Like you, we’re always on the prowl to read something interesting…especially if it’s about cruising. To that end, when we find the writings of others who we think might appeal to you, we pass it along.

Today is one of those days.

During our most recent cruise, we spent a few evenings enjoying the company of Tom Stieghorst, who writes regularly for Travel Weekly and — more importantly — is the father of two teenage daughters. They’re the subject of a clever column he wrote about taking his family on a cruise, and you can find it at www.travelweekly.com.

On our previous cruise, we visited Falmouth, Jamaica for the first time and a column in the Jamaica Observer by Michael Burke caught our eye this week. It’s worth reading even if you’re not interested in cruising, at www.jamaicaobserver.com.

Hopefully you’ll find them as interesting and/or entertaining as we did.

Today at portsandbows.com: The Norwegian purchase

Royal Caribbean Oasis of the Seas
5 nights
October 27, 2014
Fort Lauderdale (return): Nassau, Cozumel
Balcony: $554
Cost per day: $110

Helpful Heald The Cruise Director

The world's best-known cruise director is Carnival's John Heald, who gets a kick out of shocking his readers with sometimes crude stories and borderline language, or borderline language and crude stories.

And, just like the papparazzi who keep taking and selling private pictures of public people for publication, readers keep going back for more.

Sometimes, there is good reason to go back. One such blog is a beneficial read for everyone, told in typical Healdelese, which makes it not only helpful and interesting but also entertaining. 

Let's put it this way:

If you're not intrigued by his tale of a "stunning girl from latvia with huge breasts" then skip it. If that's salacious enough to command your attention, click on John Heald's blog and you'll get the whole story.

At the very least, you'll chuckle.

Royal Caribbean Radiance of the Seas
7 nights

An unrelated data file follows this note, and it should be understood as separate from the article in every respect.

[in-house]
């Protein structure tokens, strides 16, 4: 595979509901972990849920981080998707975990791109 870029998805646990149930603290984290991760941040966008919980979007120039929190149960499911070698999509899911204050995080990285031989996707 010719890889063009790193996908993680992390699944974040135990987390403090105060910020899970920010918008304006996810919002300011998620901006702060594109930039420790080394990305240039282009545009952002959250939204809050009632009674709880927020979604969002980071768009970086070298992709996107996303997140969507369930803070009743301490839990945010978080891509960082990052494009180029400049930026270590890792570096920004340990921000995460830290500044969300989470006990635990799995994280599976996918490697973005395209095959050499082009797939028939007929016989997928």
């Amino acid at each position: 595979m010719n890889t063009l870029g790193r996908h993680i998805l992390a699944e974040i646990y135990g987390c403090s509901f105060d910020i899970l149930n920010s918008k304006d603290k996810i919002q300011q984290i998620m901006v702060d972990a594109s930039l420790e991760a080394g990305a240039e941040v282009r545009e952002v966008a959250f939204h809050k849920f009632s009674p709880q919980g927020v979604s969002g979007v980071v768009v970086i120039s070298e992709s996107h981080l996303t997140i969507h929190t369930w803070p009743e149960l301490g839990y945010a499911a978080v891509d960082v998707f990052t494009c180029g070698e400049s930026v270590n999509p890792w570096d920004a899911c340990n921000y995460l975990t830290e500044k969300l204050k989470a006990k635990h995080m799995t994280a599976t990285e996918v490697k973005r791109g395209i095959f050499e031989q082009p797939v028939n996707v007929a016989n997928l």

August 23, 2013
Vancouver, Ketchikan, Icy Strait Point, Juneau, Skagway, Hubbard Glacier, Anchorage
Inside: $399
Cost per day: $57

Plaudits for Ports and Bows

It's not often you can publish compliments about a friend and colleague without fear of bias.

Now is that time for us.

As you likely know, Phil Reimer is our friend and colleague. He writes a newspaper column about cruising for readers across Canada and a blog every weekday, and has for several years. Both are under the Ports and Bows brand and are widely read in the cruise business.

This month, Ports and Bows is being decorated.

It was chosen No. 1 of three "unique cruise websites worth a look" by Chris Owen, a respected cruise writer and blogger for Gadling from Orlando, Florida, and a "master cruise counselor" as certified by the Cruise Lines International Association. Here's what he had to say about our esteemed colleague:

"Phil Reimer’s Ports and Bows is one of the more unique sites with thoughtful insight and unique articles that talk about interesting cruise topics not found elsewhere. A recent article on interporting, boarding passengers at ports other than the homeport, highlights Phil’s insight about the cruise industry and makes for good reading."

That mirrors our feelings about Phil's work…and it's nice to know we have company.

Royal Caribbean Navigator of the Seas
7 nights
November 24, 2012
New Orleans (return): Cozumel, Grand Cayman, Falmouth
Inside: $479
Cost per day: $68